Your mouth is an environment full of breeding bacteria causing an easy access for infection and swelling to occur. One of every five piercings results in infection from dirty puncture wounds. According to the American Dental Association an infection could become life threatening if not taken care of immediately. Consequently your mouth and tongue could swell so much causing a blockage of the airway making it difficult to breathe. It also could cause speech problems especially with S’s and T’s due to an increased saliva production from the jewelry. This can also alter taste. Piercing can furthermore cause a more likelihood of the transmission of herpes simplex virus and hepatitis B and C (Rudolph, 2013). Infection can also increase risk for endocarditis. To help prevent swelling it is recommended to allow small pieces of ice to melt in the mouth and also sleep with the head elevated above the heart for the first few days. It is crucial to not share plates, cups, and eating utensils to keep from passing bacteria. Using a salt water rinse and avoiding alcohol and spicy foods can also help decrease swelling and infection.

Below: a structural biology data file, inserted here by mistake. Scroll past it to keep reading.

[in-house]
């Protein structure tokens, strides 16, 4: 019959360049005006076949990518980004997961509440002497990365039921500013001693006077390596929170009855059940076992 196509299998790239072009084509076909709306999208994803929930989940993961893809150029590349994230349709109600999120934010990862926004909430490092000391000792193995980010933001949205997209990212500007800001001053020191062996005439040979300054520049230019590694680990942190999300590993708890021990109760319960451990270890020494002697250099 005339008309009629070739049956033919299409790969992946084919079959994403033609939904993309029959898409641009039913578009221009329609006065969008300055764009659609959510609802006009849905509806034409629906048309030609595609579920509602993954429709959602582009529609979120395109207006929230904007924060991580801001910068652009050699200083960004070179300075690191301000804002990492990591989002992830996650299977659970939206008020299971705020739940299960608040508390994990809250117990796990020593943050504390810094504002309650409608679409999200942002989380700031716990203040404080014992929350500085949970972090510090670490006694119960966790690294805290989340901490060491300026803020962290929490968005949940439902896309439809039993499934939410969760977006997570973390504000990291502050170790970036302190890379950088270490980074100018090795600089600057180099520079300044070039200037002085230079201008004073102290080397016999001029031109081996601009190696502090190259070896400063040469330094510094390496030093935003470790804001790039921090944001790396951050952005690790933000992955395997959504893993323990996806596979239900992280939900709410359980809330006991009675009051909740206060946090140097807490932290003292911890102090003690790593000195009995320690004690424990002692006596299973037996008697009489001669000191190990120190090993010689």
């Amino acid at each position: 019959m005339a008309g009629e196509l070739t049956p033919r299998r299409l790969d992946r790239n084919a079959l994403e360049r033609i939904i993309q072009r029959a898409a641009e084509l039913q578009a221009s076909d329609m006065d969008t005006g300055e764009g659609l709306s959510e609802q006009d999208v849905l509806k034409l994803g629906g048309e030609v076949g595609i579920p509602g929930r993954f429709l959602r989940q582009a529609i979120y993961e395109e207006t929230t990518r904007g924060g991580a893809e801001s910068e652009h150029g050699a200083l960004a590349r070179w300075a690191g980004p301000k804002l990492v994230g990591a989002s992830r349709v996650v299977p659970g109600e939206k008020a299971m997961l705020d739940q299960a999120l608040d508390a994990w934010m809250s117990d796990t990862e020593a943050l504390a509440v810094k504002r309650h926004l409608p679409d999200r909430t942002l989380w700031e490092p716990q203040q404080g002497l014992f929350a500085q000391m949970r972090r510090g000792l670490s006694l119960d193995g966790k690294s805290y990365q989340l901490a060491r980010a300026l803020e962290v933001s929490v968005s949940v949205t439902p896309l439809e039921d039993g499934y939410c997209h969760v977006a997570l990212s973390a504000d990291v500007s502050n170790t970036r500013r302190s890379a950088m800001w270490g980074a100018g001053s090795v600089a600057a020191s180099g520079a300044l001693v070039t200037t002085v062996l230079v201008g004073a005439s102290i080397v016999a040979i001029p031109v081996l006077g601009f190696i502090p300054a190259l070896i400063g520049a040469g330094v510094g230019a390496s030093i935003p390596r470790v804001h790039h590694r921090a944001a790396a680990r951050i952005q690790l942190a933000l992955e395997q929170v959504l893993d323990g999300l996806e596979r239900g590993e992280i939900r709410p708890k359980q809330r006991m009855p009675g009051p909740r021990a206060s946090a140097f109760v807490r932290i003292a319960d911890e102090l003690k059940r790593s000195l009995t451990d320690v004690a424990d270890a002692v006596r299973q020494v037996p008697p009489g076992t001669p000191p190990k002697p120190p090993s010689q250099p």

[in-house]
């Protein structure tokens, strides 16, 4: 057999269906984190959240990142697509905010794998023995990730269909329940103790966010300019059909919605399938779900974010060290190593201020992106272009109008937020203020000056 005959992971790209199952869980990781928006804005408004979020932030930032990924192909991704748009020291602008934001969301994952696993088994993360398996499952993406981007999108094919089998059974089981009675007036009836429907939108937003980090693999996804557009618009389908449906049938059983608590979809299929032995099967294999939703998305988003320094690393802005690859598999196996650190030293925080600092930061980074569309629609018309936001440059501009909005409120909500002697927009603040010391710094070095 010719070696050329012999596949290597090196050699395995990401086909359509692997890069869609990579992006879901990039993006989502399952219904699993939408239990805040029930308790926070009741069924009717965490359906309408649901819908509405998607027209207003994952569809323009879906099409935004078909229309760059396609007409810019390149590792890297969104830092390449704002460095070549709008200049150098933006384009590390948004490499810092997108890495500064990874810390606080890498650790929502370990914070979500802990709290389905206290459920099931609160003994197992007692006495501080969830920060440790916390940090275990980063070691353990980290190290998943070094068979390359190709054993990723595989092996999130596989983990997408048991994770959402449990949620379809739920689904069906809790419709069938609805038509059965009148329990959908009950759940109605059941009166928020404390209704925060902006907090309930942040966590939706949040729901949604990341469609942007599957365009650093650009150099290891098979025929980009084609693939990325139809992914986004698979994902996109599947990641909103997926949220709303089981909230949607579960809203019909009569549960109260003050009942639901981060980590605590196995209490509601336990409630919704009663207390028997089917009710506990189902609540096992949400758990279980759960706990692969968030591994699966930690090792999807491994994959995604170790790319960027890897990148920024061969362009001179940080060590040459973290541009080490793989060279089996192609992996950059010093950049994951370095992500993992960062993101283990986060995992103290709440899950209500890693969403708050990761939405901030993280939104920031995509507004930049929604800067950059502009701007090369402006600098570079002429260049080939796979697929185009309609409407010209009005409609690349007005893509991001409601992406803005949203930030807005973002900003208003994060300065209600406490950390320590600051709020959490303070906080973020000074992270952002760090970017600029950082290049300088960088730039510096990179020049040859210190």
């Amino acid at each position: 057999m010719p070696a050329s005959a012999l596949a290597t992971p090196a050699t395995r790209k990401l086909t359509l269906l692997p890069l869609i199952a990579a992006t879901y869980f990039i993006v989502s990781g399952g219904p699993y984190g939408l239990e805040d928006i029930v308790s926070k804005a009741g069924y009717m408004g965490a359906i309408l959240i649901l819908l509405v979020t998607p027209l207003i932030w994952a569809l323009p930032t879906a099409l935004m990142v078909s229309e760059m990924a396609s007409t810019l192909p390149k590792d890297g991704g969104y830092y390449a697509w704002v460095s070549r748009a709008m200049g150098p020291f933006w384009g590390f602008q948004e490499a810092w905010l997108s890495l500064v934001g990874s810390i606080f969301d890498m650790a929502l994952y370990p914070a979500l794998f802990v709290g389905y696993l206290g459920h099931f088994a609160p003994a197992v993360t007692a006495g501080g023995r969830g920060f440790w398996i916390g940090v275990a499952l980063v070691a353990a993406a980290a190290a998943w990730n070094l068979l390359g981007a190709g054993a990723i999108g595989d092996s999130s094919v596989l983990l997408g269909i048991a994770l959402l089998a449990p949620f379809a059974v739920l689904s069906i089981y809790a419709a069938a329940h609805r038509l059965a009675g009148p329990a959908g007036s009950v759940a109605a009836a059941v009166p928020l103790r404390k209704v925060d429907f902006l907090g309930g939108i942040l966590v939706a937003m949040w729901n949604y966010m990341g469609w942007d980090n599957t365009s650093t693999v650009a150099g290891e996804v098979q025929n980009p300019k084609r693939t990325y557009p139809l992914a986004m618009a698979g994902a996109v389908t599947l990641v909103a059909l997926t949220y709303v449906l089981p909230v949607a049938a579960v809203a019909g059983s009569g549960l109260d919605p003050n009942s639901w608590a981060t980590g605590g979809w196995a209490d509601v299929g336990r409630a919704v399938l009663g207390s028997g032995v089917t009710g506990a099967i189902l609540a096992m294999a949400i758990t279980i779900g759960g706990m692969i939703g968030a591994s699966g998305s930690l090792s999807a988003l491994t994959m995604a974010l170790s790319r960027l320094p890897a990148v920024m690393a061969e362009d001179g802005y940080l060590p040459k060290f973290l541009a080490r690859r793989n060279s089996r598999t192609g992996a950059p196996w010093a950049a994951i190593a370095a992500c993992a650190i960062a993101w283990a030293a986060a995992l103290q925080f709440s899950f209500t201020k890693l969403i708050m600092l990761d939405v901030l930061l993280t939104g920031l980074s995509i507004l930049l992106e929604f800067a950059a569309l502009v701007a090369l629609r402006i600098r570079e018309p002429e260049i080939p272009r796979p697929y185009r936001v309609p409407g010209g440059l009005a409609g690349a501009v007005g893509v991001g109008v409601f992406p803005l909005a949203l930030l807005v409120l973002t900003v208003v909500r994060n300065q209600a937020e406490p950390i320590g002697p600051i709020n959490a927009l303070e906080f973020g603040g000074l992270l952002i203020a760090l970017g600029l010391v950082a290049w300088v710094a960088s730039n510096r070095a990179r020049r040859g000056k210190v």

Another complication with o...
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...om opening too wide so that they do not stretch and tighten the tissue. The patient should throw their old tooth brush away and buy a new one following piercing so that old bacteria does not enter into the mouth. Dental professionals should check the jewelry for tightness to make sure it does not get dislodge in the airway, clean the site with an air/water syringe, and advise patient to brush the bar and balls regularly (Jennson & Cooper, 2008).
Though oral piercings may seem cool and a way of self expression, they should be well researched and planned. Make sure that the piercer is a well trained professional and uses clean tools. They should make sure to carefully read after care instructions and follow all protocols for cleaning and eating. The oral cavity is the biggest portal for bacteria to enter, so many complications are likely if proper care is not taken.
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